I can’t take this anymore.
I have a confession to make: I’m a fan of pro wrestling.
Let that sink in a bit because it’s something that I never thought I’d say, especially as a 30-year-old.
My interest in pro wrestling started a while back when I sat with my younger brother as he watched these athletes take high jumps off the top rope and make some amazing speeches to hungry crowds around the country.
This was a long time ago when I was in middle and high school, when I didn’t really think wrestling was a fun thing to watch or study.
When I’d get off of work from my part time job in high school, I’d find myself watching TV. Every now and then, I’d be flipping the channels and there would be a wrestling show on any given night of the week.
I’d snicker and quickly turn it back to “Seinfeld.”
But, when I did catch a wrestling show with my brother as a middle schooler, I always remember Stone Cold Steve Austin and his feud with WWE owner Vince McMahon.
That was fun to watch, and was the spark for me.
However, that spark dimmed a little as I went off to Troy University to start my college education.
A little more than three years later and with a new college major (I only changed it once), I met my soon-to-be best friend, Greg Phillips, who is a die-hard wrestling fan.
When I say “die-hard,” it really doesn’t put into words how much Greg likes wrestling.
Admittedly, I turned up my nose when I heard that he liked pro wrestling, but respected it because hey, I was and still am a big fan of Harry Potter.
What can be more geeky/nerdy than that?
After college, I went on to start my first job here and embraced the world of Harry Potter fully by enjoying the last book in the series, Harry Potter and the Deathly Hallows.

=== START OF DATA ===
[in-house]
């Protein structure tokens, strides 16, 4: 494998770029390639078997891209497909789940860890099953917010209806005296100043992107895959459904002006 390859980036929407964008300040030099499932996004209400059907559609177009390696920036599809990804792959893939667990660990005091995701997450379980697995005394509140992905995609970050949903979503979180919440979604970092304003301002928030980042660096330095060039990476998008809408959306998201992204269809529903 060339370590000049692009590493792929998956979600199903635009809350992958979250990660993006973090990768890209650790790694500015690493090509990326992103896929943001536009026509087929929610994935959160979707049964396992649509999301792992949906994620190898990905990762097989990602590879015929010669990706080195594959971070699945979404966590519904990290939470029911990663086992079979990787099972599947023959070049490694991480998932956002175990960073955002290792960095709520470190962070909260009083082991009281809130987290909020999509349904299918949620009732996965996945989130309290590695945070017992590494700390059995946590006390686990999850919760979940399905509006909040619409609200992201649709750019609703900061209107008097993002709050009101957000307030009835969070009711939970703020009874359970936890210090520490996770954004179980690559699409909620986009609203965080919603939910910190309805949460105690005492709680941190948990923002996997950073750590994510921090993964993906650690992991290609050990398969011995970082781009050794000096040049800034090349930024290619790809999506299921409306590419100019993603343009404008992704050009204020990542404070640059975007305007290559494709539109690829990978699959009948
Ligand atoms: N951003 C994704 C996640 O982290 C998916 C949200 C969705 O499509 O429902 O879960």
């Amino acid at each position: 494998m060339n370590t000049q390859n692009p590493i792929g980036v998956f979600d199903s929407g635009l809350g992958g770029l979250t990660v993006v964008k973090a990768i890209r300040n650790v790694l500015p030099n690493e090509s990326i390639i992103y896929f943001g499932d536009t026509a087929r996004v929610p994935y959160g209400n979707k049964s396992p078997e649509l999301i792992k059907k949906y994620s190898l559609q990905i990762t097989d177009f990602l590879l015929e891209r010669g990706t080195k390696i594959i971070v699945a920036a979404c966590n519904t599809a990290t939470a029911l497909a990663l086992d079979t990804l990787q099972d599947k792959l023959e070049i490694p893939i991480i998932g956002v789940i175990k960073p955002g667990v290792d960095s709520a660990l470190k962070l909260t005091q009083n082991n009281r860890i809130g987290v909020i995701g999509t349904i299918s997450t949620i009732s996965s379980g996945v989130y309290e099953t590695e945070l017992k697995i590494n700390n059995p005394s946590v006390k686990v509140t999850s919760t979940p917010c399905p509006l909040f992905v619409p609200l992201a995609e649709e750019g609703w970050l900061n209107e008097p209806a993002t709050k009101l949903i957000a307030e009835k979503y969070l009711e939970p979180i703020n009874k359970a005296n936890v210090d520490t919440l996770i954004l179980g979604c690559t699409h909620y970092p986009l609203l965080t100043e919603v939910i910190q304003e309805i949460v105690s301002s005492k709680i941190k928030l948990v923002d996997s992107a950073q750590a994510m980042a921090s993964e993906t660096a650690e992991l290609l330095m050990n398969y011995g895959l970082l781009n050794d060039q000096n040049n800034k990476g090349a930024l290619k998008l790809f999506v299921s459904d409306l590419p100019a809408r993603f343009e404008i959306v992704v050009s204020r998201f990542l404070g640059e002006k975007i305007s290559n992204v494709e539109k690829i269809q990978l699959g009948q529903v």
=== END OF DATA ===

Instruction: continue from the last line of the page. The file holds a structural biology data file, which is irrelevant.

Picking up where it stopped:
Additionally, I went to fan conferences and that was fun, too.
Wrestling didn’t really become an interest again for me until not that long ago.
I would watch “Raw,” WWE’s Monday night program every now and then, and would get disappointed by how long matches would take and how they’d end.
“This is ridiculous,” I remember saying.
All of that changed when I got into one of the current story lines of Randy Orton, who is now Heel Orton, and Daniel Bryan, with Triple H (WWE’s Chief Operating Officer) and wife, Stephanie, the daughter of McMahon. “Heel” is a wrestling term that’s used to describe a wrestler who has turned bad, from “Face,” meaning good. There’s a no-matter-what-it-takes style approach Heel wrestlers take in the ring.
And I’d be remissed if I didn’t mention CM Punk and his now former agent, Paul Heyman. Now, that’s a story line I like and still do.
This Sunday, all of this is going to come to a head when Bryan faces Orton and Punk battles new Heyman understudy, Ryback at Battleground, a WWE Pay-Per-View event.
What most people don’t realize when watching wrestling is the amount of strength it takes for these wrestlers to get through a match.
It’s staggering to think about.
But, the longer the match, I’ve learned the better it is, sometimes.
I’m glad that I got this out in the open because I’d never thought I’d become a wrestling fan to this day.